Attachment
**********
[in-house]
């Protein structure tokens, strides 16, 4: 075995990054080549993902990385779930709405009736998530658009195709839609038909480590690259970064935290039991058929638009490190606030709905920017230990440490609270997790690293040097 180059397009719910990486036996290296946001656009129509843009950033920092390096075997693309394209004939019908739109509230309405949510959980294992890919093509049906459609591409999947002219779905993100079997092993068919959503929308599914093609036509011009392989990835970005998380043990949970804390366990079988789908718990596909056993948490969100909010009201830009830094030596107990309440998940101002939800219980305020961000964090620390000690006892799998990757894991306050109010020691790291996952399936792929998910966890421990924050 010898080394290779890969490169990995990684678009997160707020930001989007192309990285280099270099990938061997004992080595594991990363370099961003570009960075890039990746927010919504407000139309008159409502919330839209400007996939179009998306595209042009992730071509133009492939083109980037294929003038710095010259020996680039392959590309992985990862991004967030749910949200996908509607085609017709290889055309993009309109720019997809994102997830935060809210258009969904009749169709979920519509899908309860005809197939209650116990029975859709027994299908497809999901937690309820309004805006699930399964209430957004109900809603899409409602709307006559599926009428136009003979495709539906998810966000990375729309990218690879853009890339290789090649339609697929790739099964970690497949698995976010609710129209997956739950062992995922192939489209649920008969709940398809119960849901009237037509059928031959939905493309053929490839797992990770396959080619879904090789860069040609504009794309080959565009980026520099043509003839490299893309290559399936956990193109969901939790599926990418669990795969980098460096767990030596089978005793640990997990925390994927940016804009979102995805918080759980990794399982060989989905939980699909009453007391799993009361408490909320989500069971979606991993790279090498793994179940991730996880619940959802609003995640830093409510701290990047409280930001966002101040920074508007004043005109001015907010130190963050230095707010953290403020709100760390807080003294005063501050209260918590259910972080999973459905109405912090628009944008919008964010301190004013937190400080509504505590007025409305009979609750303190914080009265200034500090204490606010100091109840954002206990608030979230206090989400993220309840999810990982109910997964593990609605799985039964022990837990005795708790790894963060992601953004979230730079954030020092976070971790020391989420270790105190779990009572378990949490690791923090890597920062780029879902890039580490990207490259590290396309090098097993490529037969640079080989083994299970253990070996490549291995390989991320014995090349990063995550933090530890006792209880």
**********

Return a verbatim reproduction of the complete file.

[in-house]
């Protein structure tokens, strides 16, 4: 075995990054080549993902990385779930709405009736998530658009195709839609038909480590690259970064935290039991058929638009490190606030709905920017230990440490609270997790690293040097 180059397009719910990486036996290296946001656009129509843009950033920092390096075997693309394209004939019908739109509230309405949510959980294992890919093509049906459609591409999947002219779905993100079997092993068919959503929308599914093609036509011009392989990835970005998380043990949970804390366990079988789908718990596909056993948490969100909010009201830009830094030596107990309440998940101002939800219980305020961000964090620390000690006892799998990757894991306050109010020691790291996952399936792929998910966890421990924050 010898080394290779890969490169990995990684678009997160707020930001989007192309990285280099270099990938061997004992080595594991990363370099961003570009960075890039990746927010919504407000139309008159409502919330839209400007996939179009998306595209042009992730071509133009492939083109980037294929003038710095010259020996680039392959590309992985990862991004967030749910949200996908509607085609017709290889055309993009309109720019997809994102997830935060809210258009969904009749169709979920519509899908309860005809197939209650116990029975859709027994299908497809999901937690309820309004805006699930399964209430957004109900809603899409409602709307006559599926009428136009003979495709539906998810966000990375729309990218690879853009890339290789090649339609697929790739099964970690497949698995976010609710129209997956739950062992995922192939489209649920008969709940398809119960849901009237037509059928031959939905493309053929490839797992990770396959080619879904090789860069040609504009794309080959565009980026520099043509003839490299893309290559399936956990193109969901939790599926990418669990795969980098460096767990030596089978005793640990997990925390994927940016804009979102995805918080759980990794399982060989989905939980699909009453007391799993009361408490909320989500069971979606991993790279090498793994179940991730996880619940959802609003995640830093409510701290990047409280930001966002101040920074508007004043005109001015907010130190963050230095707010953290403020709100760390807080003294005063501050209260918590259910972080999973459905109405912090628009944008919008964010301190004013937190400080509504505590007025409305009979609750303190914080009265200034500090204490606010100091109840954002206990608030979230206090989400993220309840999810990982109910997964593990609605799985039964022990837990005795708790790894963060992601953004979230730079954030020092976070971790020391989420270790105190779990009572378990949490690791923090890597920062780029879902890039580490990207490259590290396309090098097993490529037969640079080989083994299970253990070996490549291995390989991320014995090349990063995550933090530890006792209880």